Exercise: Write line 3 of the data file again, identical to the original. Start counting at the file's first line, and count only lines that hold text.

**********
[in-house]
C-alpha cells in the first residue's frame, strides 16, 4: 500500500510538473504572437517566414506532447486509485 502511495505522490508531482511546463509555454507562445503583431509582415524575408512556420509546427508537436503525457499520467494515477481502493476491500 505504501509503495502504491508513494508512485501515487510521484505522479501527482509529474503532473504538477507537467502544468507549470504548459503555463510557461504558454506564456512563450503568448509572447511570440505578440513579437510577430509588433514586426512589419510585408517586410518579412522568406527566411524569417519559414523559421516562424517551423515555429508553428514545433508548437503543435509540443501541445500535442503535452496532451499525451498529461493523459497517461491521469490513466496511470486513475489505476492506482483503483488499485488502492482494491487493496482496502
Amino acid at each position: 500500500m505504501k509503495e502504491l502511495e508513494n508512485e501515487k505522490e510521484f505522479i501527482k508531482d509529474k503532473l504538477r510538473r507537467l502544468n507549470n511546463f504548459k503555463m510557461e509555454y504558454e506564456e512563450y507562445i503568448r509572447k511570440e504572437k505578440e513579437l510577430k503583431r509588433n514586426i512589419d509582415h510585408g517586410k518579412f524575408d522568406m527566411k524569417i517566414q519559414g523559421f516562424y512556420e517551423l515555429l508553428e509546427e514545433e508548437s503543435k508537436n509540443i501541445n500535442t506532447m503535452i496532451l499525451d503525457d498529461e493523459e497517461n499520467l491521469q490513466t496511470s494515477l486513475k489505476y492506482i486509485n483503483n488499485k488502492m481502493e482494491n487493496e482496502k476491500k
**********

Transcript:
Amino acid at each position: 500500500m505504501k509503495e502504491l502511495e508513494n508512485e501515487k505522490e510521484f505522479i501527482k508531482d509529474k503532473l504538477r510538473r507537467l502544468n507549470n511546463f504548459k503555463m510557461e509555454y504558454e506564456e512563450y507562445i503568448r509572447k511570440e504572437k505578440e513579437l510577430k503583431r509588433n514586426i512589419d509582415h510585408g517586410k518579412f524575408d522568406m527566411k524569417i517566414q519559414g523559421f516562424y512556420e517551423l515555429l508553428e509546427e514545433e508548437s503543435k508537436n509540443i501541445n500535442t506532447m503535452i496532451l499525451d503525457d498529461e493523459e497517461n499520467l491521469q490513466t496511470s494515477l486513475k489505476y492506482i486509485n483503483n488499485k488502492m481502493e482494491n487493496e482496502k476491500k